Alas, Random House jumped on their perceived marketing coup with the new edition so strongly that they failed to put Melville’s name anywhere on the cover, only including “Illustrated by Rockwell Kent” on the spine. It was yet another of countless insults to the great and long-forsaken writer, right at the emergence of his genius to broader acceptance. The current Kindle version (at top), at least, corrects that “oversight” with the original cover (colorized though it is).
Captain Ahab — Rockwell Kent – Biblioklept
Here’s a brooding but burning portrait of Captain Ahab, by Rockwell Kent. 
___
So, back to Melville’s text:
The extraordinarily antiphonal voices of Ishmael and Ahab echoed through my head and psyche, across the oceanic expanses of poetic writing, gritty details, and surprising humor, which might make some virtually sea-sick, but hang onto the horizon as the crow’s nest sways!
It was indeed postmodern in 1851, in how Melville strangely constructed it, and summed up his own creation as well as anyone: “It is the horrible texture of a fabric that should be woven of ships’ cables and hawsers. A Polar wind blows through it, and birds of prey hover over it.”
History of Art: Masterpieces of World Literature-Herman Melville
“Thar she blows!” from “Moby Dick,” 1930, illustrated by Kent. 
___
Yet it stays afloat as a metaphor and allegory for America, in the tall, creaking bones of The Pequod, manned by people from many races. And what else did it all mean? Defying fate? Or God? Or nature? Or Nature? Hubris as delusion, or the destiny of grace embraced, one storyteller’s backward glance into timelessness?
Rockwell Kent Ishmael Going Abroad Giclee Art Print | Etsy
Here, Pequod first harpoonist Queequeg, who deeply befriends Ishmael early in the novel, remains vigilant for the White Whale, even while down in the forecastle where the crew bunks. Illustration by Kent. Courtesy Etsy.
Rockwell Kent does Moby Dick – Dimdays
Ahab’s covert mercenary harpoonist Fedallah suffers a terrible fate in the novel, here illustrated by Kent. The John Huston movie version of “Moby-Dick” inaccurately makes this scene out as Ahab so affixed to the whale, to melodramatic effect. 
___
From childhood, oceanic depths had always scared me. In time, Melville’s mounting whorl of words, and his own extraordinary life story, compelled me to begin writing a novel about its author.
These days, people critique the book’s scarcity of women characters. Yet, as Saschaa squeeze of the hand Morrell comments. “On the other hand, the novel makes numerous appeals to the maternal forces of nature. It also breaks down gender norms and boundaries, from Ishmael’s surrender to Queequeg’s ‘bridegroom clasp,’ to Ahab’s boasting of his ‘queenly personality’ to the ambiguous mingling of ‘milk and sperm’ in the infamously erotic chapter ‘A Squeeze of the Hand.’”
Another she doesn’t mention is one of my favorite chapters, the stunning awe of gigantic maternal nursing in “The Grand Armada.” For that matter, tell (the late) Elizabeth Hardwick, author of a brilliantly concise and empathetic Melville biography, how much it lacks for a human female presence. Or Laurie Robertson-Lorant, author of a comprehensive Melville biography. Or Elizabeth Schultz, the doyenne of visual art about “The Great American Novel.”
Moby Dick breaches like a god reaching for the stars, (or to “kiss the sky,” as Jimi Hendrix would exult in the 1960s). in this image by Kent from 1930.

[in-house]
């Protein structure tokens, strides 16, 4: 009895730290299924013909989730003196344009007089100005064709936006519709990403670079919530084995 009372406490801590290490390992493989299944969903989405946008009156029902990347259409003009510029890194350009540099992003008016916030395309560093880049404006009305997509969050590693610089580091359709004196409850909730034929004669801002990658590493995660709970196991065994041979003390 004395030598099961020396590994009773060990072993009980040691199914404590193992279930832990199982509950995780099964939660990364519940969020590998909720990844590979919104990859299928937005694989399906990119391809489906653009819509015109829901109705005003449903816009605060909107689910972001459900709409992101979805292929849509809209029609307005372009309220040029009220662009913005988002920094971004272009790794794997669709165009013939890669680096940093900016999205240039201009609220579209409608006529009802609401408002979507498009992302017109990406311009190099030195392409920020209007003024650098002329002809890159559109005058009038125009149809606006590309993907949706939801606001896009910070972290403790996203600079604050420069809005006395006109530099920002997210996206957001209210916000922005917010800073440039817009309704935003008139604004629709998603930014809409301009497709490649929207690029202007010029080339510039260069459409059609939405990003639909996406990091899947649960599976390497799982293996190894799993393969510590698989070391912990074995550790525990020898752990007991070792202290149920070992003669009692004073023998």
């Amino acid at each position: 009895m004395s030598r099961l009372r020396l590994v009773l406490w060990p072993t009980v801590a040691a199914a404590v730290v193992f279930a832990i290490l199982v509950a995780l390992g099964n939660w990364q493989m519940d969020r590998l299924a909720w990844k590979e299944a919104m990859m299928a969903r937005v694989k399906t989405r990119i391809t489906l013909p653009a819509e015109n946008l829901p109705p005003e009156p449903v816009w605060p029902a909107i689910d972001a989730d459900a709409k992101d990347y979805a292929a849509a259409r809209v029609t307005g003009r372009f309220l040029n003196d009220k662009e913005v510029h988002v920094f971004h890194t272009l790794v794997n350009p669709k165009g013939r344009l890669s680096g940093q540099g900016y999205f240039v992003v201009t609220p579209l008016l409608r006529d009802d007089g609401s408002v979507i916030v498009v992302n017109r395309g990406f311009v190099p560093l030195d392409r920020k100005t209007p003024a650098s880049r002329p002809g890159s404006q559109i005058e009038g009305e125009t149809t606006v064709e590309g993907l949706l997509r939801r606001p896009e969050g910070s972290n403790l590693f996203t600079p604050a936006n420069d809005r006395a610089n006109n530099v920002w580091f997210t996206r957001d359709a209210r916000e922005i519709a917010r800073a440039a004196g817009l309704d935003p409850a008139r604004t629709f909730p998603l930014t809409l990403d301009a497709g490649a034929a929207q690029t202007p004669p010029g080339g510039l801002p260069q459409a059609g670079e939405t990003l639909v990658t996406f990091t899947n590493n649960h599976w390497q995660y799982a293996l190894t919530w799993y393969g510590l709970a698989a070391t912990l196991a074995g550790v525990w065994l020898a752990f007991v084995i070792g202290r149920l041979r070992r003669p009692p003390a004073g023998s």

___
On the other hand, one could quote any number of astute observers on the book’s magnificence: Hardwick, F. O. Matthiessen, Harold Bloom, Leslie Fiedler, Alfred Kazin, and Lewis Mumford all come to mind, worth looking up. Most recently, I revisited D.H. Lawrence on Moby-Dick and he says: “A wonderful, wonderful voyage. And a beauty that is so surpassing only because of the author’s awful flounderings in mystical waters. He wanted to get metaphysically deep. And he got deeper than metaphysics. It is a surpassingly beautiful book, with an awful meaning, and bad jolts.” Read his essay in Studies in Classic American Literature for more. 4
So, living on the Heartland edge of a Great Lake, I remain haunted by this and more, by Saint Elmo’s Fire and the diabolical blood ritual, by Pip’s foot on the treadle of the loom, by the Catskill Eagle emerging from the woe that is madness, by Ahab’s burning obsession, by the massive will and long, mysterious memory – is it consciousness? — of the white whale and, of course, by Queequeg’s coffin, a miraculous, sacred offering from a brotherly friend, somehow rising, just free of the hellish vortex.
“Now small fowls flew screaming over the yet yawning gulf…”
_________
1 Picasso was adamant that Guernica remain at the Met until Spain re-established a democratic republic. It would not be until 1981, after both the artist’s and Franco’s deaths, that Spanish negotiators were finally able to bring the mural home.
2 Mooradian’s The Many Worlds of Arshile Gorky includes 70 illustrations, a Q& A interview with Willem DeKooning about Gorky, as well as interviews with Alexander Calder, Lee Krasner Pollock, Malcolm Cowley, Reuben Nakian, Barnett Newman, Peter Blume, Meyer Schapiro, Saul Steinberg and other important figures in modern art and criticism.
3 The edition of Moby-Dick with Kent’s illustrations remains in print. I recommend the version with an introduction by Elizabeth Hardwick, published by The Modern Library, in paperback 2000.
4. Studies in Classic American Literature, DH Lawrence, Penguin, 1923, 1977, 159

Musing about Michael (Bloomfield), gone too soon, like so many

I’m in a reflective mood and just ran across my favorite photograph of the tragic guitar great Michael Bloomfield, a man who’s always spoken to me for various reasons. Well, this photo is a close number one ahead of the famous shot (below) of Bloomfield playing and jivin’ with Bob Dylan when he infamously went electric at The Newport Folk Festival in 1965.  Bloomfield and Dylan cranked up the electric venom on “Maggie’s Farm” and, after that shock treatment, folk music was never the same again. A hoary but sometimes beautiful new creature was born: folk-rock.

(Musicians left to right) Michael Bloomfield, Sam Lay, Jerome Arnold, Bob Dylan. Pinterest

As for the revealing and, for me. rather moving Jim Marshall photo at top, it was taken at the famous Super Session recording with bassist Harvey Brooks affectionately needling Michael.

Bloomfield’s utterly chilled, prone position speaks volumes about the man: enduring extreme, chronic insomnia and drug addiction in the making. It also speaks to the man’s creativity and profound love for the music, especially the blues.